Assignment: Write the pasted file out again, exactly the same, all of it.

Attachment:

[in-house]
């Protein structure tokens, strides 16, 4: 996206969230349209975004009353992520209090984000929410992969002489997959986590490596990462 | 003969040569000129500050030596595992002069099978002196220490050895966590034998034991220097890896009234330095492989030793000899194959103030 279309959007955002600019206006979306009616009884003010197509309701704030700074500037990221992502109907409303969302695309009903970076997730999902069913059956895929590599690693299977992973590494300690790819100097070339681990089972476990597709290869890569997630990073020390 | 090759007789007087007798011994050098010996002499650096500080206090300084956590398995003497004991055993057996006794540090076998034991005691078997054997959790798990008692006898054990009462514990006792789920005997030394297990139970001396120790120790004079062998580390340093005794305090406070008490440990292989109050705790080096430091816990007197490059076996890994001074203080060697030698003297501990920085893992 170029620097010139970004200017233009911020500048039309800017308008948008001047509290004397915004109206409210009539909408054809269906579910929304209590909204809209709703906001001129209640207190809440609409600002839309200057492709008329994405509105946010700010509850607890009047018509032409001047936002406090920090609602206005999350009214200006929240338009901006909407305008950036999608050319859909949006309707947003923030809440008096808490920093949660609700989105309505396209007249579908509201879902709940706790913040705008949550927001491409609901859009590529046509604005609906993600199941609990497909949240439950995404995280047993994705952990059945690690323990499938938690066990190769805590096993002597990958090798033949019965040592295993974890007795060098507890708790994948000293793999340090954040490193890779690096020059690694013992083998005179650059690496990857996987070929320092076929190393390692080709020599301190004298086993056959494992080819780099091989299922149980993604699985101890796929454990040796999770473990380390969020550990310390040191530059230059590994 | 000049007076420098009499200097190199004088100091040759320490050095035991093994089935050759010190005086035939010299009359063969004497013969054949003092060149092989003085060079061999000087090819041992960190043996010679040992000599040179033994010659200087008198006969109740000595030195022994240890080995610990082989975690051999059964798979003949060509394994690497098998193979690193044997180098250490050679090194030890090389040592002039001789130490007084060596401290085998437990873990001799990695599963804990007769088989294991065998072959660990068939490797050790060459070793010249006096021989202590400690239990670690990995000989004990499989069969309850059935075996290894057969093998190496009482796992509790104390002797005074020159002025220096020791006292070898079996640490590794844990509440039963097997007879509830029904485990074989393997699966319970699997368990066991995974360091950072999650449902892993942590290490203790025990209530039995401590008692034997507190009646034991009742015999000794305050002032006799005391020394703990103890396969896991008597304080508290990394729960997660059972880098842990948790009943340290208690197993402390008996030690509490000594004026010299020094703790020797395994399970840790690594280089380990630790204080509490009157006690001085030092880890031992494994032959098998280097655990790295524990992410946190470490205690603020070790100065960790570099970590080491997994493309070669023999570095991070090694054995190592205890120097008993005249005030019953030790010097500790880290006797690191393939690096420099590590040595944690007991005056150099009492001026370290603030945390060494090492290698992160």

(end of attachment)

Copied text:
[in-house]
């Protein structure tokens, strides 16, 4: 996206969230349209975004009353992520209090984000929410992969002489997959986590490596990462 | 003969040569000129500050030596595992002069099978002196220490050895966590034998034991220097890896009234330095492989030793000899194959103030 279309959007955002600019206006979306009616009884003010197509309701704030700074500037990221992502109907409303969302695309009903970076997730999902069913059956895929590599690693299977992973590494300690790819100097070339681990089972476990597709290869890569997630990073020390 | 090759007789007087007798011994050098010996002499650096500080206090300084956590398995003497004991055993057996006794540090076998034991005691078997054997959790798990008692006898054990009462514990006792789920005997030394297990139970001396120790120790004079062998580390340093005794305090406070008490440990292989109050705790080096430091816990007197490059076996890994001074203080060697030698003297501990920085893992 170029620097010139970004200017233009911020500048039309800017308008948008001047509290004397915004109206409210009539909408054809269906579910929304209590909204809209709703906001001129209640207190809440609409600002839309200057492709008329994405509105946010700010509850607890009047018509032409001047936002406090920090609602206005999350009214200006929240338009901006909407305008950036999608050319859909949006309707947003923030809440008096808490920093949660609700989105309505396209007249579908509201879902709940706790913040705008949550927001491409609901859009590529046509604005609906993600199941609990497909949240439950995404995280047993994705952990059945690690323990499938938690066990190769805590096993002597990958090798033949019965040592295993974890007795060098507890708790994948000293793999340090954040490193890779690096020059690694013992083998005179650059690496990857996987070929320092076929190393390692080709020599301190004298086993056959494992080819780099091989299922149980993604699985101890796929454990040796999770473990380390969020550990310390040191530059230059590994 | 000049007076420098009499200097190199004088100091040759320490050095035991093994089935050759010190005086035939010299009359063969004497013969054949003092060149092989003085060079061999000087090819041992960190043996010679040992000599040179033994010659200087008198006969109740000595030195022994240890080995610990082989975690051999059964798979003949060509394994690497098998193979690193044997180098250490050679090194030890090389040592002039001789130490007084060596401290085998437990873990001799990695599963804990007769088989294991065998072959660990068939490797050790060459070793010249006096021989202590400690239990670690990995000989004990499989069969309850059935075996290894057969093998190496009482796992509790104390002797005074020159002025220096020791006292070898079996640490590794844990509440039963097997007879509830029904485990074989393997699966319970699997368990066991995974360091950072999650449902892993942590290490203790025990209530039995401590008692034997507190009646034991009742015999000794305050002032006799005391020394703990103890396969896991008597304080508290990394729960997660059972880098842990948790009943340290208690197993402390008996030690509490000594004026010299020094703790020797395994399970840790690594280089380990630790204080509490009157006690001085030092880890031992494994032959098998280097655990790295524990992410946190470490205690603020070790100065960790570099970590080491997994493309070669023999570095991070090694054995190592205890120097008993005249005030019953030790010097500790880290006797690191393939690096420099590590040595944690007991005056150099009492001026370290603030945390060494090492290698992160």